Bacteria or beads were treated with hBD1 redox forms for 2 h. Samples were fixed and visualized by electron microscopy. (A-C) Transmission electron microscopy of E. coli MC1000 for analyzing the bacterial morphology. HBD1red-treated E. coli cells display strong membrane defects and an unknown grey structure around the bacteria was detected. (D) E. coli MC1000 was incubated with hBD1red and with antibodies against the peptide. The secondary antibodies are conjugated to gold particles, 6 nm (black points). (E) E. coli MC1000 were treated with hBD1ox. (F-I) Bacteria or protein A-coated beads were treated with hBD1red and investigated by scanning electron microscopy. (G) As a control we used hBD1red with beads (H) and alone in medium without bacteria and beads. (I) HBD1red net formation in native samples without addition of fixative agents. (J) Protein A-coated beads were incubated with hBD1red and human duodenal secretion, which was taken from one individual.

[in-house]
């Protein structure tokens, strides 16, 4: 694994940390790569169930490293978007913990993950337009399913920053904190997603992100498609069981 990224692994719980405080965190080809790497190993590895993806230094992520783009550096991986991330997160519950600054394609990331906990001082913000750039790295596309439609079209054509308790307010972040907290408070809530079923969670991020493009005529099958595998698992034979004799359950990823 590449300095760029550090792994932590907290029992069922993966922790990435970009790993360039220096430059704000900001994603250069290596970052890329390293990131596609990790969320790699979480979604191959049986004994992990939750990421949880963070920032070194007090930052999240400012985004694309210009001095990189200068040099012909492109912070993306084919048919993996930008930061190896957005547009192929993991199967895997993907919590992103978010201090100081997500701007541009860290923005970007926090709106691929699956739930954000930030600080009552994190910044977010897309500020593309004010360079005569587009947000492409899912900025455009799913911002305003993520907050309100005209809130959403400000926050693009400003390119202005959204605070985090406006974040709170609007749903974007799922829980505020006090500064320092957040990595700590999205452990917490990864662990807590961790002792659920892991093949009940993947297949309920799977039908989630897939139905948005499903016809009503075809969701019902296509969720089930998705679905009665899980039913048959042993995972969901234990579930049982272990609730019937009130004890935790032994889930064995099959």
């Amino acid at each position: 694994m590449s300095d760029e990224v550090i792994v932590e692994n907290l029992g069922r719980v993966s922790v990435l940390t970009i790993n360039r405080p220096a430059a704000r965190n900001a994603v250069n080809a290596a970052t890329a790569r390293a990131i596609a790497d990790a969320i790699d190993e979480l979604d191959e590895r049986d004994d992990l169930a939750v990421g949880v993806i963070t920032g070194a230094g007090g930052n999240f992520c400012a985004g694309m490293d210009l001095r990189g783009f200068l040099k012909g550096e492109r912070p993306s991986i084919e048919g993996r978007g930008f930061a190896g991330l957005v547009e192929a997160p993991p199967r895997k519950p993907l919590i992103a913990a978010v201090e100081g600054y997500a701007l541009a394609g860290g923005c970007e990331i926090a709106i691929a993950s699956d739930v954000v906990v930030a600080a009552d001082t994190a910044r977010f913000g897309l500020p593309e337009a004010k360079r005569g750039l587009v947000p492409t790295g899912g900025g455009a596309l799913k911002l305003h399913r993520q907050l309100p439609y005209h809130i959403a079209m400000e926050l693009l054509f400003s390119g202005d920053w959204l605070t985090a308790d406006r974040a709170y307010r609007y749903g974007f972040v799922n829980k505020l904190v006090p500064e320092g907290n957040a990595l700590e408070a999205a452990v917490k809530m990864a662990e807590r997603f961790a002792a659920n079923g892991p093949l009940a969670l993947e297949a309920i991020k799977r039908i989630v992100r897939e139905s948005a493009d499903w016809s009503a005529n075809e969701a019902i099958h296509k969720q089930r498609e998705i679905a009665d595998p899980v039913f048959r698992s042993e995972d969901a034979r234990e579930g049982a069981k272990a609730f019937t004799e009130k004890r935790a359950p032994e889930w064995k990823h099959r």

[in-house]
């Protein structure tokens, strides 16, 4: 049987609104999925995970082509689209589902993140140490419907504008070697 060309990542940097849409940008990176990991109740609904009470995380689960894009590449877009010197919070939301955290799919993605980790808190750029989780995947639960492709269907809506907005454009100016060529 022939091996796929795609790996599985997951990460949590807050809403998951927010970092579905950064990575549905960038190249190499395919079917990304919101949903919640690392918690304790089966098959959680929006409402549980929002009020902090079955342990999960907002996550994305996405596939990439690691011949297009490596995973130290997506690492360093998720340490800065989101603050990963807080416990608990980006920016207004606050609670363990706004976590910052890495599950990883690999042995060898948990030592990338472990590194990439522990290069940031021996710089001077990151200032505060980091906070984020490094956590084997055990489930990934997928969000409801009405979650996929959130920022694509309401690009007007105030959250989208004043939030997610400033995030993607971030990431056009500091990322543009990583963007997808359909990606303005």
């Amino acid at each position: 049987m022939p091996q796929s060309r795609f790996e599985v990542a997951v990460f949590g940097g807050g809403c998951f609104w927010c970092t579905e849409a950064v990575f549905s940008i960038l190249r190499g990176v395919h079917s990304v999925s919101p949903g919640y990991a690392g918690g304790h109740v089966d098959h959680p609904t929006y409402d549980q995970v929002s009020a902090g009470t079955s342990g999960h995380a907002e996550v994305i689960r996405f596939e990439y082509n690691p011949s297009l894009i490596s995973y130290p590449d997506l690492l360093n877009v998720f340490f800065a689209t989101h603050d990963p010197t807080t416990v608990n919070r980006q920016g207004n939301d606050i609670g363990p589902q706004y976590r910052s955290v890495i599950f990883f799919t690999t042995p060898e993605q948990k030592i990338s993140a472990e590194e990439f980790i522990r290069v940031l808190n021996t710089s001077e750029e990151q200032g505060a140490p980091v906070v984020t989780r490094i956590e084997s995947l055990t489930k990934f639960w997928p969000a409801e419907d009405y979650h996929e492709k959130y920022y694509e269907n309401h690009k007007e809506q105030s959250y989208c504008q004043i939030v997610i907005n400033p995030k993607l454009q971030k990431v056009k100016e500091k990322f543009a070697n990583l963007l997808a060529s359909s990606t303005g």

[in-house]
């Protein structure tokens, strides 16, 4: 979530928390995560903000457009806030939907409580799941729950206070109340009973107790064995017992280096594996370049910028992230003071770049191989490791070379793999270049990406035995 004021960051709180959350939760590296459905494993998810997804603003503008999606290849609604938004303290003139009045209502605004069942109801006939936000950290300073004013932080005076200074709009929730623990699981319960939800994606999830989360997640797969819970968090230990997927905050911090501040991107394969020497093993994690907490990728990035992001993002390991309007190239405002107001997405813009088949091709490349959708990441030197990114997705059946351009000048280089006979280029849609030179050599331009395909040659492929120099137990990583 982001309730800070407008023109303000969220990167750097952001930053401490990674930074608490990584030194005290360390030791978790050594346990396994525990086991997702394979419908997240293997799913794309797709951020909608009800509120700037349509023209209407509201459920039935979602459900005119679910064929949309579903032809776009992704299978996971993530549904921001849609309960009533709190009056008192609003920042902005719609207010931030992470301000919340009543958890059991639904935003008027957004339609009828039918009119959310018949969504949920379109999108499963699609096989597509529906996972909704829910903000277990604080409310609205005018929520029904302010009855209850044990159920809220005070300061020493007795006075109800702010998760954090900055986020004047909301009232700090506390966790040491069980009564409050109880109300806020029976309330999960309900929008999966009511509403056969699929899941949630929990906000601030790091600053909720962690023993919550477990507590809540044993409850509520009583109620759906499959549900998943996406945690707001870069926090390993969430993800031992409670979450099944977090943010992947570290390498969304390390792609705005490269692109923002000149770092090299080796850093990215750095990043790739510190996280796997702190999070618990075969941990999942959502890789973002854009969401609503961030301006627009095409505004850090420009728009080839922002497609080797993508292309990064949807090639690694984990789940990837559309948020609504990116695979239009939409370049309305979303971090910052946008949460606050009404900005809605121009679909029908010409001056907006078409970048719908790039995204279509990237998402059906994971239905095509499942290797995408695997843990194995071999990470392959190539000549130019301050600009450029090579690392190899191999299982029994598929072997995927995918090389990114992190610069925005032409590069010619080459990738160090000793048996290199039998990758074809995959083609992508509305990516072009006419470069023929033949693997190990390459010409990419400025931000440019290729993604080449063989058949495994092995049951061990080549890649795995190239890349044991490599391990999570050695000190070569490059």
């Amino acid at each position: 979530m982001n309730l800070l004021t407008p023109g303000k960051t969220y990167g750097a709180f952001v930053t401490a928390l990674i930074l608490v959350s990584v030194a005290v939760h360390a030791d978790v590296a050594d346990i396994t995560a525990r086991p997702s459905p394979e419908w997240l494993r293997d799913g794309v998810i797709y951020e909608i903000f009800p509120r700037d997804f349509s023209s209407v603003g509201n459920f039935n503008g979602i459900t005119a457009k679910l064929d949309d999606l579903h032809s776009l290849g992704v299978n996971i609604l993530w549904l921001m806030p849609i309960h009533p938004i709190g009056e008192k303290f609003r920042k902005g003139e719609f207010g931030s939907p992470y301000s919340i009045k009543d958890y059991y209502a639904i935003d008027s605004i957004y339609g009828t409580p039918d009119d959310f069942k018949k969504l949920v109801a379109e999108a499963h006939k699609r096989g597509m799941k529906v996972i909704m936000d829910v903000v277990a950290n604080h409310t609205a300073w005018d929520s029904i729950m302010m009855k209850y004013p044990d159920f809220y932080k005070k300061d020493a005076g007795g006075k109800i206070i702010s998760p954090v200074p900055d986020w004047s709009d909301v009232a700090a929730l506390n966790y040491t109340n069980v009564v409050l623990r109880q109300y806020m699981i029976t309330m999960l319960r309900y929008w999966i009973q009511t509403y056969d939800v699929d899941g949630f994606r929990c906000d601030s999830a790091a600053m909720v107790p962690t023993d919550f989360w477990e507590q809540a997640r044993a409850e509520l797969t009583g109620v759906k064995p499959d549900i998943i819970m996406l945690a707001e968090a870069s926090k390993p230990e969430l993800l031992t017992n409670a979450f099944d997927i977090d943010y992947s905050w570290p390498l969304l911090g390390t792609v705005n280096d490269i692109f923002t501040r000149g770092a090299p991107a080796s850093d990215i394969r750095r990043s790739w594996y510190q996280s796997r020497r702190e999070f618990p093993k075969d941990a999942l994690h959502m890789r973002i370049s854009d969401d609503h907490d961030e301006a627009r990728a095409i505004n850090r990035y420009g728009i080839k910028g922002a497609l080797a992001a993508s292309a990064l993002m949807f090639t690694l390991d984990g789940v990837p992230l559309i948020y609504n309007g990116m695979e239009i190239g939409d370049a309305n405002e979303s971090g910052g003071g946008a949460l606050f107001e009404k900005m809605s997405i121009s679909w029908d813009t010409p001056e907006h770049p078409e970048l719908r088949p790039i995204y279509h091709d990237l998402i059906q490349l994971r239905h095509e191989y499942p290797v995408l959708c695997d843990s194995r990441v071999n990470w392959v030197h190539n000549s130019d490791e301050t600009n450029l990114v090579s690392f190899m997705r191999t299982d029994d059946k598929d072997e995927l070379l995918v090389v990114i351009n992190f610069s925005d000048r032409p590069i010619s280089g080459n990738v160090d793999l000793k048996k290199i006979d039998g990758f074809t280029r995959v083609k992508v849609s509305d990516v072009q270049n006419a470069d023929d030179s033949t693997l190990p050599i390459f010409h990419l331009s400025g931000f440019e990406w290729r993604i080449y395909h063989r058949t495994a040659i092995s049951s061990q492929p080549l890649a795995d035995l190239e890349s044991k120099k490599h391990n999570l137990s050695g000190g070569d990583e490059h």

https://doi.org/10.1371/journal.ppat.1006261.g003

Cysteines are important for net-formation of hBD1red